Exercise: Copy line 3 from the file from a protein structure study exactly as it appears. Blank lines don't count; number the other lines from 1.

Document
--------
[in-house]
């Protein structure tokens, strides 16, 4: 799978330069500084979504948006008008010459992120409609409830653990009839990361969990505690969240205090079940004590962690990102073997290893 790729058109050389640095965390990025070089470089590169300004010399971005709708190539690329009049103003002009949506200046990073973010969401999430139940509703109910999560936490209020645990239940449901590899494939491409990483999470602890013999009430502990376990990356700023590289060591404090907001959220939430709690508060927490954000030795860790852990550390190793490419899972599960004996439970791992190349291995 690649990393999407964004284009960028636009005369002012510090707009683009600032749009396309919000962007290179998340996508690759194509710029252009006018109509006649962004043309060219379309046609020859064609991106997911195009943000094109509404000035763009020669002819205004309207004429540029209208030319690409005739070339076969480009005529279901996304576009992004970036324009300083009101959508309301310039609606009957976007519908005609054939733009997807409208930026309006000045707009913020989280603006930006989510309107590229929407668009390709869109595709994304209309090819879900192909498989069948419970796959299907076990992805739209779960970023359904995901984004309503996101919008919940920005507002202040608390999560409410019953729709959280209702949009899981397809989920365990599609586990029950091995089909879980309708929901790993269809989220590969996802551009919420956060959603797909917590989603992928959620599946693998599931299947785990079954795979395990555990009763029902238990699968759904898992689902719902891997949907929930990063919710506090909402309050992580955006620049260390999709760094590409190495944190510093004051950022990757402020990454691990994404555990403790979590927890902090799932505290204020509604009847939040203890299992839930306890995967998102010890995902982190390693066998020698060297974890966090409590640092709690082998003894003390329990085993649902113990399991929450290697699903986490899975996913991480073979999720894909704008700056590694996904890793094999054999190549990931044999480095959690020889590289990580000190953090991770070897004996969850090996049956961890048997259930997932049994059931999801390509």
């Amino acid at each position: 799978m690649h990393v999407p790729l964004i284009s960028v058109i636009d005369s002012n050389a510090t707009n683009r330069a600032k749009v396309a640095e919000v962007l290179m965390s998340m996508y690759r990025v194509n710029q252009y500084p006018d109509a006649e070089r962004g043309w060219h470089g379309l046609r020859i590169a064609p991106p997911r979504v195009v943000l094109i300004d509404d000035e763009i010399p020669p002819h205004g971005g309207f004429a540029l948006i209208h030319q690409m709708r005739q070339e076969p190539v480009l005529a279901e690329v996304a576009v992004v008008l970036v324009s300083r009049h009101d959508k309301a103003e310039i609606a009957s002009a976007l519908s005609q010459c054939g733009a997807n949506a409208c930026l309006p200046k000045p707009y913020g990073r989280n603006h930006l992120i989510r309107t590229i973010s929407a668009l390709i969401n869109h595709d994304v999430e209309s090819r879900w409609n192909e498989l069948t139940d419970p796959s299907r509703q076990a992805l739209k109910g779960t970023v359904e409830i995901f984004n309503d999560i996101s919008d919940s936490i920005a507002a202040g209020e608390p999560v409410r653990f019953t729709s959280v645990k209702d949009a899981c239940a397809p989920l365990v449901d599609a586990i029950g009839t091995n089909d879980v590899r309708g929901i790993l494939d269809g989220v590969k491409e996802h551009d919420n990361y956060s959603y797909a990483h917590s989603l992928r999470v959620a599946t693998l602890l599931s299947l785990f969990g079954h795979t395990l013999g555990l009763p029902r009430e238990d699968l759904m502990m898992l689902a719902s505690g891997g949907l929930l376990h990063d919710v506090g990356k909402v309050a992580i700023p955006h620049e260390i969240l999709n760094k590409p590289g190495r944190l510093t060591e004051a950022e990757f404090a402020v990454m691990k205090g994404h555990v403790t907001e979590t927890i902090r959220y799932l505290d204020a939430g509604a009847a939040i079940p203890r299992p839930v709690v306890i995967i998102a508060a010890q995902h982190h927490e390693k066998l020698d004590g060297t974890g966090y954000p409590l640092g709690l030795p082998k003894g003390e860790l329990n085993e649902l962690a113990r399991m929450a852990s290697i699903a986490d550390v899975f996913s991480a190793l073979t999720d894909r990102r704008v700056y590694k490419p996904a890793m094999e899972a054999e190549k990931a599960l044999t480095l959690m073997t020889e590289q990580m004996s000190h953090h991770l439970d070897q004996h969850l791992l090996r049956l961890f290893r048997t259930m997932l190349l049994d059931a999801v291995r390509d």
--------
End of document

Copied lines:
């Amino acid at each position: 799978m690649h990393v999407p790729l964004i284009s960028v058109i636009d005369s002012n050389a510090t707009n683009r330069a600032k749009v396309a640095e919000v962007l290179m965390s998340m996508y690759r990025v194509n710029q252009y500084p006018d109509a006649e070089r962004g043309w060219h470089g379309l046609r020859i590169a064609p991106p997911r979504v195009v943000l094109i300004d509404d000035e763009i010399p020669p002819h205004g971005g309207f004429a540029l948006i209208h030319q690409m709708r005739q070339e076969p190539v480009l005529a279901e690329v996304a576009v992004v008008l970036v324009s300083r009049h009101d959508k309301a103003e310039i609606a009957s002009a976007l519908s005609q010459c054939g733009a997807n949506a409208c930026l309006p200046k000045p707009y913020g990073r989280n603006h930006l992120i989510r309107t590229i973010s929407a668009l390709i969401n869109h595709d994304v999430e209309s090819r879900w409609n192909e498989l069948t139940d419970p796959s299907r509703q076990a992805l739209k109910g779960t970023v359904e409830i995901f984004n309503d999560i996101s919008d919940s936490i920005a507002a202040g209020e608390p999560v409410r653990f019953t729709s959280v645990k209702d949009a899981c239940a397809p989920l365990v449901d599609a586990i029950g009839t091995n089909d879980v590899r309708g929901i790993l494939d269809g989220v590969k491409e996802h551009d919420n990361y956060s959603y797909a990483h917590s989603l992928r999470v959620a599946t693998l602890l599931s299947l785990f969990g079954h795979t395990l013999g555990l009763p029902r009430e238990d699968l759904m502990m898992l689902a719902s505690g891997g949907l929930l376990h990063d919710v506090g990356k909402v309050a992580i700023p955006h620049e260390i969240l999709n760094k590409p590289g190495r944190l510093t060591e004051a950022e990757f404090a402020v990454m691990k205090g994404h555990v403790t907001e979590t927890i902090r959220y799932l505290d204020a939430g509604a009847a939040i079940p203890r299992p839930v709690v306890i995967i998102a508060a010890q995902h982190h927490e390693k066998l020698d004590g060297t974890g966090y954000p409590l640092g709690l030795p082998k003894g003390e860790l329990n085993e649902l962690a113990r399991m929450a852990s290697i699903a986490d550390v899975f996913s991480a190793l073979t999720d894909r990102r704008v700056y590694k490419p996904a890793m094999e899972a054999e190549k990931a599960l044999t480095l959690m073997t020889e590289q990580m004996s000190h953090h991770l439970d070897q004996h969850l791992l090996r049956l961890f290893r048997t259930m997932l190349l049994d059931a999801v291995r390509d």